At the Berga-Elster subcamp of Buchenwald, prisoners were forced to do dangerous and brutal work in tunnels to support fuel production for the German war effort.
The Oranienburg concentration camp was established as one of the first concentration camps in Nazi Germany on March 21, 1933. Learn more
In 1939, the Nazis established the Mannschafts-Stammlager (Stalag) IX B camp in Germany. Learn more about the camp’s history, prisoners, and liberation.
The Lackenbach internment and transit camp for Roma, located in what had been eastern Austria, was a departure point for deportations to Lodz and Auschwitz.
The Vichy regime introduced race laws to the North African territories in October of 1940. Learn about the impact of the laws on the region’s Jewish people.
German forces razed the town of Lidice in June 1942 in retaliation for the death of Nazi leader Reinhard Heydrich. Learn about the assassination and reprisal.
With help from allies and collaborators, German authorities deported Jews from across Europe to killing centers. The vast majority were gassed almost immediately after their arrival in the killing centers.
Learn about African Americans' experiences in Nazi Germany before and during World War II.
Italy was home to one of the oldest Jewish communities in Europe. It was also a member of the Axis alliance with Nazi Germany. Learn about Italy during WWII and the Holocaust.
From July 1941-May 1944, the SS camp at Trawniki had several purposes. It is best known as the training site for auxiliary police guards used in Nazi killing centers. Learn more.
Hajj Amin al-Husayni claimed to speak for the Arab nation and the Muslim world and sought an alliance with the Axis powers during WWII. Learn more about his actions
Learn about France during the Holocaust and WWII, the liberation of France, postwar trials, and the legacy of Vichy France’s collaboration with Nazi Germany.
Explore firsthand testimony about the occupation of Mlynów, the establishment of the ghetto, resistance activities, and the destruction of the ghetto.
In March 1942, the Hodonin camp was classified as a camp for Roma. It was a transfer station during deportation to Auschwitz-Birkenau. Learn about the camp and its history.
The National Socialist German Worker’s Party, also known as the Nazi Party, was the far-right racist and antisemitic political party led by Adolf Hitler.
The International Military Tribunal (IMT) opened in Nuremberg within months of Germany’s surrender. Learn about the judges, defendants, charges, and legacies.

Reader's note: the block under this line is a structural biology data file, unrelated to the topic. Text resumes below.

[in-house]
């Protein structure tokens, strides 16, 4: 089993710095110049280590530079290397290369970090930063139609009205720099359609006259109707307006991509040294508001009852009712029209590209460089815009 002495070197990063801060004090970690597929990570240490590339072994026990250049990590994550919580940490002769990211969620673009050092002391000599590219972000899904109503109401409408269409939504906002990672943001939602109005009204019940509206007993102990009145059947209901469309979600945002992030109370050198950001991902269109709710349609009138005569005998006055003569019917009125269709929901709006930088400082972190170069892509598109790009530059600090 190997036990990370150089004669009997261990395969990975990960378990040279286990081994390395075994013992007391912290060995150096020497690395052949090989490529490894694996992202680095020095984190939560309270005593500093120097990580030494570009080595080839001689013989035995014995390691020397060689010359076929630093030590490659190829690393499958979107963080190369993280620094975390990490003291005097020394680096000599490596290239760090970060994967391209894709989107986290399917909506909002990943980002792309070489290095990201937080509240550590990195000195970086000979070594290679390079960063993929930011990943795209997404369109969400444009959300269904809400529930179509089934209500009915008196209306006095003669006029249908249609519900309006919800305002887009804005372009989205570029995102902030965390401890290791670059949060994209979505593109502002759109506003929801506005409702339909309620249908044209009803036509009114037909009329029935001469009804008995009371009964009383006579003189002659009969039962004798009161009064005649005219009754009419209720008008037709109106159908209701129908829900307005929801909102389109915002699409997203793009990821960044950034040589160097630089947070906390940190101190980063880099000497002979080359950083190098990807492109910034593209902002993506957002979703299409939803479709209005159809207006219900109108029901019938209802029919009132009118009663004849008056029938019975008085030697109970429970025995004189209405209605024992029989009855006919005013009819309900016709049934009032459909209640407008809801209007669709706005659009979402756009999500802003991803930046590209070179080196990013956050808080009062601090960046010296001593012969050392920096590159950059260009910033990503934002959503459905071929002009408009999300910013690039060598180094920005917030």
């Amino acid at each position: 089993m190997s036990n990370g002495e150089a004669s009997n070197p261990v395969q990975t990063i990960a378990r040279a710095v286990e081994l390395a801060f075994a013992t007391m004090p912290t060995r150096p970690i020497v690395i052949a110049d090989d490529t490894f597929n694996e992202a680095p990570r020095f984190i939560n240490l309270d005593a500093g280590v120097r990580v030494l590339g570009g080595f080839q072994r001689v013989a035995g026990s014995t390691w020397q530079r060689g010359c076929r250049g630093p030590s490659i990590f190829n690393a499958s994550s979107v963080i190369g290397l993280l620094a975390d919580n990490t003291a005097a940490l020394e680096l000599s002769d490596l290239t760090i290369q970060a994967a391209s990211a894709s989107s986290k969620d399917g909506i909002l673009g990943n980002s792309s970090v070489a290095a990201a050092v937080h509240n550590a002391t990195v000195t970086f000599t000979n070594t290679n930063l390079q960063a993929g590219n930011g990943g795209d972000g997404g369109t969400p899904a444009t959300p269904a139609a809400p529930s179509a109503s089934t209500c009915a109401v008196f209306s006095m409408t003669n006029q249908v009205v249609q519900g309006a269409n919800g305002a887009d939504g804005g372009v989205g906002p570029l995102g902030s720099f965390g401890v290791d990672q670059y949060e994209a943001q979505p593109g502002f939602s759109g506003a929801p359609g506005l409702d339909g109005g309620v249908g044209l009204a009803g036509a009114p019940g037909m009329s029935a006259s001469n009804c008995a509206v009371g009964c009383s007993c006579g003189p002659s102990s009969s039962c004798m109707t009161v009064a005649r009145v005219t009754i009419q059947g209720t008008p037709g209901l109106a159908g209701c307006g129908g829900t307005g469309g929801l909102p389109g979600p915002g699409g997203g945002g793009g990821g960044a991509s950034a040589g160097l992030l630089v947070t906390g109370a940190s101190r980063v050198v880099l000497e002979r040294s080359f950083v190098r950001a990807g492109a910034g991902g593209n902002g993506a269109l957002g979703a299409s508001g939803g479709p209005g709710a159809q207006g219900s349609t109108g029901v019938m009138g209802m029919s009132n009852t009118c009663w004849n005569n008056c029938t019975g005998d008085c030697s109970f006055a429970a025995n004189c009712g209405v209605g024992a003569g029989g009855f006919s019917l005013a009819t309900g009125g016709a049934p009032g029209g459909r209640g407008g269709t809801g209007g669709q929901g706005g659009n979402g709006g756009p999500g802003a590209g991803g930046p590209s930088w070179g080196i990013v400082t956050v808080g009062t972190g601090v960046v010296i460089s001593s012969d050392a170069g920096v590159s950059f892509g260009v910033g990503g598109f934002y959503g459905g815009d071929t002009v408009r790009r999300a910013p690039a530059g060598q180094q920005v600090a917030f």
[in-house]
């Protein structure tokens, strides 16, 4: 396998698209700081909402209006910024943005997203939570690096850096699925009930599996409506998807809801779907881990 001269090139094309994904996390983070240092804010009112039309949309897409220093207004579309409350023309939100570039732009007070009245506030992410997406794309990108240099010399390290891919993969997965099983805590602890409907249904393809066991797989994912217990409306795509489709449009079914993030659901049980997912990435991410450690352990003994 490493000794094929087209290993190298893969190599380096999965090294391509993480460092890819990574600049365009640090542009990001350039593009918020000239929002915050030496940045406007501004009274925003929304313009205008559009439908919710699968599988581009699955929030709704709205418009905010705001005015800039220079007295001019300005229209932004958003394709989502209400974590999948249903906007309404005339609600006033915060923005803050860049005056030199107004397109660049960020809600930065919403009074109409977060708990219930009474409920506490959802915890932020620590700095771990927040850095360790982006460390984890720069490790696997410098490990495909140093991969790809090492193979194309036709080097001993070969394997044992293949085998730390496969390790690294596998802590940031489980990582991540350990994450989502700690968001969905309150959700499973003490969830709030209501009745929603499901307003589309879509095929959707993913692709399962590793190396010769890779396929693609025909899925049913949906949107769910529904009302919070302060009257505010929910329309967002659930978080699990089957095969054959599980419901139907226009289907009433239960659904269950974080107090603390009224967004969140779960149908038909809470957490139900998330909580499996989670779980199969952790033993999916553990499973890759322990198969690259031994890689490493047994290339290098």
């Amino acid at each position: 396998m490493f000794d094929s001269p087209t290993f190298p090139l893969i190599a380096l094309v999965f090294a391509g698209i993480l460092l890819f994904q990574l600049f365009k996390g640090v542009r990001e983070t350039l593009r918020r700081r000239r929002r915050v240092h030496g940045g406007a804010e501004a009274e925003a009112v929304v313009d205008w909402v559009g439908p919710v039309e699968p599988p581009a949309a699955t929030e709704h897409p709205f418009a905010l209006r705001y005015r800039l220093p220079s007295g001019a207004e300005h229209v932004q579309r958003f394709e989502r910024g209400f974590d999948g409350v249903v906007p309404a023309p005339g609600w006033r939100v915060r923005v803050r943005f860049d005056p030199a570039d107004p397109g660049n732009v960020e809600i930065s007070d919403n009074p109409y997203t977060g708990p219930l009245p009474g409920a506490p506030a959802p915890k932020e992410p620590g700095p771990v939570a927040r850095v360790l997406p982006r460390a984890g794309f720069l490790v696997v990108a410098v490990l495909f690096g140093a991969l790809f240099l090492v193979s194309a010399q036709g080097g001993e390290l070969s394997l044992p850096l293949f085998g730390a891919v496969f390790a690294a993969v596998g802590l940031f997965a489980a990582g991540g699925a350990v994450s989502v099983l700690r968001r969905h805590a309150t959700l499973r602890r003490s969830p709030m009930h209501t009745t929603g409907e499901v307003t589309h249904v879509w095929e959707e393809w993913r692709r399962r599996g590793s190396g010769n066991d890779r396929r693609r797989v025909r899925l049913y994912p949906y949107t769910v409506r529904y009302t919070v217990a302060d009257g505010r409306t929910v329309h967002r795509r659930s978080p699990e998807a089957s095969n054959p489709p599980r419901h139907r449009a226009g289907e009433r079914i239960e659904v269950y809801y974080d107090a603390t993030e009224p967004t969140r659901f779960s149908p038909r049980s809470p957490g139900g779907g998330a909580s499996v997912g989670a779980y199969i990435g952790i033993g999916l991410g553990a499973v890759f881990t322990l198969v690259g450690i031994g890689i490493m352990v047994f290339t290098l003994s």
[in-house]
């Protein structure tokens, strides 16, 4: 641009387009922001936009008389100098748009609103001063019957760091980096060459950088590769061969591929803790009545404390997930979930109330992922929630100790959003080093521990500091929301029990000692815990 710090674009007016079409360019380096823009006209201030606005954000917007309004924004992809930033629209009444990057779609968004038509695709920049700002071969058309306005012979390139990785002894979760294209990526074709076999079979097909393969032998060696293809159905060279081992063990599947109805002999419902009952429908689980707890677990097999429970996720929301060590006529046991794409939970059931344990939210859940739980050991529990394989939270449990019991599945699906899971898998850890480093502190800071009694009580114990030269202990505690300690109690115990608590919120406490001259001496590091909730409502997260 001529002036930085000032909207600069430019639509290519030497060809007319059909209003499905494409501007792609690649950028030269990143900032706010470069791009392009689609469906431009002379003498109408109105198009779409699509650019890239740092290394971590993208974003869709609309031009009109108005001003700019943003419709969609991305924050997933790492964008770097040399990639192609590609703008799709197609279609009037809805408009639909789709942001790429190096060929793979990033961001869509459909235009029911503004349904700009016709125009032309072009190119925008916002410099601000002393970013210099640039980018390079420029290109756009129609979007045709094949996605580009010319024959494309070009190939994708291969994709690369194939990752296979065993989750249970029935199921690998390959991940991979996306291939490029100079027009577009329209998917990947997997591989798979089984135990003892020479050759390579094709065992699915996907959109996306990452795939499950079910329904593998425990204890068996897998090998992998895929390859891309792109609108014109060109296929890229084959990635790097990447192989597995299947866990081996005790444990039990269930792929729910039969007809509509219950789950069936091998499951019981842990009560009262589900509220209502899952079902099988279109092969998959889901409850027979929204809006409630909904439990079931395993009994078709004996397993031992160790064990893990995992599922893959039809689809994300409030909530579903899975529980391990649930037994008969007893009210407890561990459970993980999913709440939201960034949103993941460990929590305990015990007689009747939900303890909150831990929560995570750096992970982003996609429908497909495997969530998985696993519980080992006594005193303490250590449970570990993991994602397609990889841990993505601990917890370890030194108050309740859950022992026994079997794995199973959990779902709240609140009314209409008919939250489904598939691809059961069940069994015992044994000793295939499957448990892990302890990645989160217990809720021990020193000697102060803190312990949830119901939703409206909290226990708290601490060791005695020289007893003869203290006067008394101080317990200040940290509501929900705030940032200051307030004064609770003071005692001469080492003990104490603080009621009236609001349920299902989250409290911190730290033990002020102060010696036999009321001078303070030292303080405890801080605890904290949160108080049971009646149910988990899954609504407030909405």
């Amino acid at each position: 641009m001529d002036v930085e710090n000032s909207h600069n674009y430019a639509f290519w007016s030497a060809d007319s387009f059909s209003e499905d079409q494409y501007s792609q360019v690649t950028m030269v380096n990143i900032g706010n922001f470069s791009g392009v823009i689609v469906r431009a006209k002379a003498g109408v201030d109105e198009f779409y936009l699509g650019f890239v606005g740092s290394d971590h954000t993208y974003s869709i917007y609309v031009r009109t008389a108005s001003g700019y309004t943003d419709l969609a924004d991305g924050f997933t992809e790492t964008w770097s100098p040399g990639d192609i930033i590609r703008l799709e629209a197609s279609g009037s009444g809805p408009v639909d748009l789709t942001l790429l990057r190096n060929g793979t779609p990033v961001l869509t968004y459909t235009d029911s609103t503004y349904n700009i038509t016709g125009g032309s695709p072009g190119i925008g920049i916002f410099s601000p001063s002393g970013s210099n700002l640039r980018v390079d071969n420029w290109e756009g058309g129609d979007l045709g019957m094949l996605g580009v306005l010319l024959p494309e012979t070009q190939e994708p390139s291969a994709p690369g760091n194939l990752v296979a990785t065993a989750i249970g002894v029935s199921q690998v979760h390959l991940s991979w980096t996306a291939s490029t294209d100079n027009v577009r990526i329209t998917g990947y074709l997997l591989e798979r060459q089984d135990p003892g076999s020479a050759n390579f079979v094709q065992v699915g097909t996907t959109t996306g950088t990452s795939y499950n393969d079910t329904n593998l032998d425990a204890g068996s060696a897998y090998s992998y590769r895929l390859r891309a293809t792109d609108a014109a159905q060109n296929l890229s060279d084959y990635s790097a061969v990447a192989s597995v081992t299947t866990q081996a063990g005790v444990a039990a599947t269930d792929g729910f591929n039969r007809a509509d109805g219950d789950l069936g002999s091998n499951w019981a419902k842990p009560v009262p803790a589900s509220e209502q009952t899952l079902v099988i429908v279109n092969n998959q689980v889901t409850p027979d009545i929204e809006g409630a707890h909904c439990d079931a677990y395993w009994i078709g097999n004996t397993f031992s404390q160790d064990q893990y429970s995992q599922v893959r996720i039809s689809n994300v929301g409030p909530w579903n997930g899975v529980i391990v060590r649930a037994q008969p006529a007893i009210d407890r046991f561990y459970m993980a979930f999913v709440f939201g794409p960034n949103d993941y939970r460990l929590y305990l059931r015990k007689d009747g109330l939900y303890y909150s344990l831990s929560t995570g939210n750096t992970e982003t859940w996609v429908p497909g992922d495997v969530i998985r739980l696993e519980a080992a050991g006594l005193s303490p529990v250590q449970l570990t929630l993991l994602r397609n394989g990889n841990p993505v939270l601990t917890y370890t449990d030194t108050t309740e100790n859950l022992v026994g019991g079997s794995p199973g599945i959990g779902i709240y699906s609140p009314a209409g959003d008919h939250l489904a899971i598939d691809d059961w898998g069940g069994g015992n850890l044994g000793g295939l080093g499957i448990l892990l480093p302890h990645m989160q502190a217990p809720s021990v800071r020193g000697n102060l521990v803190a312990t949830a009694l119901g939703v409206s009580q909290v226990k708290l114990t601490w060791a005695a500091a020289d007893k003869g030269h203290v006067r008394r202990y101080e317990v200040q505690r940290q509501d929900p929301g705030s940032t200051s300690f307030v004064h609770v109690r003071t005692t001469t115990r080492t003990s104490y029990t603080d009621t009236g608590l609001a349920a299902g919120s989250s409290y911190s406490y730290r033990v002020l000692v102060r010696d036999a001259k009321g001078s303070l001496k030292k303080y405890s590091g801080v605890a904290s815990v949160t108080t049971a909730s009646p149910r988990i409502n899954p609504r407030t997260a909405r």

Learn about conditions and forced labor in Dora-Mittelbau, the center of an extensive network of forced-labor camps for the production of V-2 missiles and other weapons.
Former Mufti of Jerusalem Hajj Amin al-Husayni was an exiled political leader who sought an alliance with the Axis Powers. Learn about his wartime propaganda efforts.
Browse a timeline listing some key events in the evolution of Holocaust denial and the distortion of the facts of the Holocaust.
The Mauthausen concentration camp was established following the Nazi incorporation of Austria in 1938. Learn about the harsh conditions in the camp.
More than one thousand unaccompanied refugee children fleeing Nazi persecution arrived in the United States between 1933 and 1945. Learn more
The aftermath of the Holocaust raised questions about the search for justice in the wake of mass atrocity and genocide. The World War II Allied powers provided a major, highly public model for establishing internati...
Benno Müller-Hill, professor of genetics at the University of Cologne and the author of Murderous Science, describes the Nazi "Euthanasia" Program, with oral history excerpts from Antje Kosemund, Paul Eggert, and Elvira Manthey. Antje Kosemund had a disabled younger sister who was admitted to Alsterdorf Institute, Hamburg, December 1933, at the age of three and was subsequently killed in 1944. Paul Eggert was a resident of the orphanage section of the Dortmund-Applerbeck institution from 1942-43 where he…
After WWII and the fall of the Nazi regime, Holocaust survivors faced the daunting task of rebuilding their lives. Listen to Norman Salsitz's story.
Consideration of American responses to Nazism during the 1930s and 1940s raises questions about the responsibility to intervene in response to persecution or genocide in another country.
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